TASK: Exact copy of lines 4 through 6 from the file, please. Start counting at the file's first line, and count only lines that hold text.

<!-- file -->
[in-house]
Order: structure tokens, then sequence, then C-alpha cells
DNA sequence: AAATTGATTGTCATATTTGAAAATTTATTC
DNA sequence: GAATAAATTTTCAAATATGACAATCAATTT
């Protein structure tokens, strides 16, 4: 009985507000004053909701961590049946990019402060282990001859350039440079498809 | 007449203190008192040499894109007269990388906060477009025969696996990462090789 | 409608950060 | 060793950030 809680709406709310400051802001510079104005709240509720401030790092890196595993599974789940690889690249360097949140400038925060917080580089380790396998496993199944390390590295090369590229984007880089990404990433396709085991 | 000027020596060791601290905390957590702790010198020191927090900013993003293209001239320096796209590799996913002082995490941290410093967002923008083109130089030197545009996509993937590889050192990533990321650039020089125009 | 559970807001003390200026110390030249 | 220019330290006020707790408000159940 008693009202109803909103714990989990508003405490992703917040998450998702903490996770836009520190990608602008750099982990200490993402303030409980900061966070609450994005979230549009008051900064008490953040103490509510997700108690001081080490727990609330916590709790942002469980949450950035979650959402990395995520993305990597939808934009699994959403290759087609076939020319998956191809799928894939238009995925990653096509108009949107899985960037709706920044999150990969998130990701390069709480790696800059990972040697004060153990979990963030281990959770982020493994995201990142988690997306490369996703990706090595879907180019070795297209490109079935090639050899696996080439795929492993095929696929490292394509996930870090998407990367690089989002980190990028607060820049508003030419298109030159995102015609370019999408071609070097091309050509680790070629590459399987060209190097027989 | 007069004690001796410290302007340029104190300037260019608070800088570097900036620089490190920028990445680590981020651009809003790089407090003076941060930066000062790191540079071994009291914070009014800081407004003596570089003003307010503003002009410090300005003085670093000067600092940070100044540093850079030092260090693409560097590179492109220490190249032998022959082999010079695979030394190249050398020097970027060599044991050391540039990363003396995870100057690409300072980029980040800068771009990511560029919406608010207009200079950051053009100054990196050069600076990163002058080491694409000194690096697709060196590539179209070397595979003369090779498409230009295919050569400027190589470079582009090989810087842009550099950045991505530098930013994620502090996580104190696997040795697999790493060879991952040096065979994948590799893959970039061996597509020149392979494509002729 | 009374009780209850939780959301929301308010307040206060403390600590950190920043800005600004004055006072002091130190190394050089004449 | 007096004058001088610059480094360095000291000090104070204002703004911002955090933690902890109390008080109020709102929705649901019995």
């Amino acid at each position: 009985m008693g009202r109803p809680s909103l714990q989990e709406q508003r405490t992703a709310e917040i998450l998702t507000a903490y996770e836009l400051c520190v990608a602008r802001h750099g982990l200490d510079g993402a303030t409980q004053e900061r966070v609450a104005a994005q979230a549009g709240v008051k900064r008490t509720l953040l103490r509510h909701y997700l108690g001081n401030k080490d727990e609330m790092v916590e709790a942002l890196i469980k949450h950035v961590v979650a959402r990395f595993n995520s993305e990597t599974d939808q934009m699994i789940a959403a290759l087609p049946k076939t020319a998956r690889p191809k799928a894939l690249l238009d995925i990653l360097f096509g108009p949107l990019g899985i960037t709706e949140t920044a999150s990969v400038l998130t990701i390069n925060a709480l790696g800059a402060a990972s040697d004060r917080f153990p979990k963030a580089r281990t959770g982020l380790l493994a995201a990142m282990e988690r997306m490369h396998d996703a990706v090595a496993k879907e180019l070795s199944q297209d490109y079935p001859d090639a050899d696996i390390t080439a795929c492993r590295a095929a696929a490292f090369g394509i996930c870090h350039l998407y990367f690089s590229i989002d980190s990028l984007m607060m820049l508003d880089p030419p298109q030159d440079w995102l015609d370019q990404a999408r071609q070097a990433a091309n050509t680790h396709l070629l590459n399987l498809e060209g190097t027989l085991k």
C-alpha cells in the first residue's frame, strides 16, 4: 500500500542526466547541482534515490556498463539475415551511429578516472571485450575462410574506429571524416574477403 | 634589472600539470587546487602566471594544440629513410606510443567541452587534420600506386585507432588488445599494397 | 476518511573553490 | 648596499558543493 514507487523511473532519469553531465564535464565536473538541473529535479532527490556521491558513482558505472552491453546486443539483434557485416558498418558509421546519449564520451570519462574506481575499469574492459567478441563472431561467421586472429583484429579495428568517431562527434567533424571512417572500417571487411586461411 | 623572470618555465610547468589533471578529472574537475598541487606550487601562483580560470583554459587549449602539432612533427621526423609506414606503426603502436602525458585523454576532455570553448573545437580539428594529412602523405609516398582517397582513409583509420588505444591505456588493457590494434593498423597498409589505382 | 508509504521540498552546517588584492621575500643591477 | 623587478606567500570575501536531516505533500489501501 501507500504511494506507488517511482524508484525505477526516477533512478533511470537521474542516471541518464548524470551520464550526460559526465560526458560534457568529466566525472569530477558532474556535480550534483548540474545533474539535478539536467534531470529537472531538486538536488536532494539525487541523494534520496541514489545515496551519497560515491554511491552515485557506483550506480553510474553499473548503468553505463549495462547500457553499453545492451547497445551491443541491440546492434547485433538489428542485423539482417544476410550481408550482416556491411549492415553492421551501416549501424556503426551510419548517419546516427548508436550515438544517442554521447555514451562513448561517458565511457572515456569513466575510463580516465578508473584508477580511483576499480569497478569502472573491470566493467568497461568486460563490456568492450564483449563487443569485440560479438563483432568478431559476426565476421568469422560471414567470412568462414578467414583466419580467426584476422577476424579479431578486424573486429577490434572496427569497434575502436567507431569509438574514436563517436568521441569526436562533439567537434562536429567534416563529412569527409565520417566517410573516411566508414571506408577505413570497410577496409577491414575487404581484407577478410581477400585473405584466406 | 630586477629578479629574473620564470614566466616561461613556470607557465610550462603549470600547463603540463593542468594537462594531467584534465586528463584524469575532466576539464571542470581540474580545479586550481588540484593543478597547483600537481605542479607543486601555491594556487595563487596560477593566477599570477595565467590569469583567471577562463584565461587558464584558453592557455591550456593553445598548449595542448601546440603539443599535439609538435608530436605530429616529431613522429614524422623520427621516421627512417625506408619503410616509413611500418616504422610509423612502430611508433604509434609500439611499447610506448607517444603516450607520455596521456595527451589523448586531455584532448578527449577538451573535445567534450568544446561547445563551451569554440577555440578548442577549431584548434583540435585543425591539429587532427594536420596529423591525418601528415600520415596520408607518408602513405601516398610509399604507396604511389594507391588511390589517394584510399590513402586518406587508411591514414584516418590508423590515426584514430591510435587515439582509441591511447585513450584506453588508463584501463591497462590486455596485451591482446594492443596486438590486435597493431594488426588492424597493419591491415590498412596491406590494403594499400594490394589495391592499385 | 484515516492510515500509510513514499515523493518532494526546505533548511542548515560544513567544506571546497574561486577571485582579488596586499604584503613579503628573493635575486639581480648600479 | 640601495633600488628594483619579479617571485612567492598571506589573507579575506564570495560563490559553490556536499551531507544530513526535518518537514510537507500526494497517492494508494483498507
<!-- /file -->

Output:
DNA sequence: GAATAAATTTTCAAATATGACAATCAATTT
């Protein structure tokens, strides 16, 4: 009985507000004053909701961590049946990019402060282990001859350039440079498809 | 007449203190008192040499894109007269990388906060477009025969696996990462090789 | 409608950060 | 060793950030 809680709406709310400051802001510079104005709240509720401030790092890196595993599974789940690889690249360097949140400038925060917080580089380790396998496993199944390390590295090369590229984007880089990404990433396709085991 | 000027020596060791601290905390957590702790010198020191927090900013993003293209001239320096796209590799996913002082995490941290410093967002923008083109130089030197545009996509993937590889050192990533990321650039020089125009 | 559970807001003390200026110390030249 | 220019330290006020707790408000159940 008693009202109803909103714990989990508003405490992703917040998450998702903490996770836009520190990608602008750099982990200490993402303030409980900061966070609450994005979230549009008051900064008490953040103490509510997700108690001081080490727990609330916590709790942002469980949450950035979650959402990395995520993305990597939808934009699994959403290759087609076939020319998956191809799928894939238009995925990653096509108009949107899985960037709706920044999150990969998130990701390069709480790696800059990972040697004060153990979990963030281990959770982020493994995201990142988690997306490369996703990706090595879907180019070795297209490109079935090639050899696996080439795929492993095929696929490292394509996930870090998407990367690089989002980190990028607060820049508003030419298109030159995102015609370019999408071609070097091309050509680790070629590459399987060209190097027989 | 007069004690001796410290302007340029104190300037260019608070800088570097900036620089490190920028990445680590981020651009809003790089407090003076941060930066000062790191540079071994009291914070009014800081407004003596570089003003307010503003002009410090300005003085670093000067600092940070100044540093850079030092260090693409560097590179492109220490190249032998022959082999010079695979030394190249050398020097970027060599044991050391540039990363003396995870100057690409300072980029980040800068771009990511560029919406608010207009200079950051053009100054990196050069600076990163002058080491694409000194690096697709060196590539179209070397595979003369090779498409230009295919050569400027190589470079582009090989810087842009550099950045991505530098930013994620502090996580104190696997040795697999790493060879991952040096065979994948590799893959970039061996597509020149392979494509002729 | 009374009780209850939780959301929301308010307040206060403390600590950190920043800005600004004055006072002091130190190394050089004449 | 007096004058001088610059480094360095000291000090104070204002703004911002955090933690902890109390008080109020709102929705649901019995």
């Amino acid at each position: 009985m008693g009202r109803p809680s909103l714990q989990e709406q508003r405490t992703a709310e917040i998450l998702t507000a903490y996770e836009l400051c520190v990608a602008r802001h750099g982990l200490d510079g993402a303030t409980q004053e900061r966070v609450a104005a994005q979230a549009g709240v008051k900064r008490t509720l953040l103490r509510h909701y997700l108690g001081n401030k080490d727990e609330m790092v916590e709790a942002l890196i469980k949450h950035v961590v979650a959402r990395f595993n995520s993305e990597t599974d939808q934009m699994i789940a959403a290759l087609p049946k076939t020319a998956r690889p191809k799928a894939l690249l238009d995925i990653l360097f096509g108009p949107l990019g899985i960037t709706e949140t920044a999150s990969v400038l998130t990701i390069n925060a709480l790696g800059a402060a990972s040697d004060r917080f153990p979990k963030a580089r281990t959770g982020l380790l493994a995201a990142m282990e988690r997306m490369h396998d996703a990706v090595a496993k879907e180019l070795s199944q297209d490109y079935p001859d090639a050899d696996i390390t080439a795929c492993r590295a095929a696929a490292f090369g394509i996930c870090h350039l998407y990367f690089s590229i989002d980190s990028l984007m607060m820049l508003d880089p030419p298109q030159d440079w995102l015609d370019q990404a999408r071609q070097a990433a091309n050509t680790h396709l070629l590459n399987l498809e060209g190097t027989l085991k």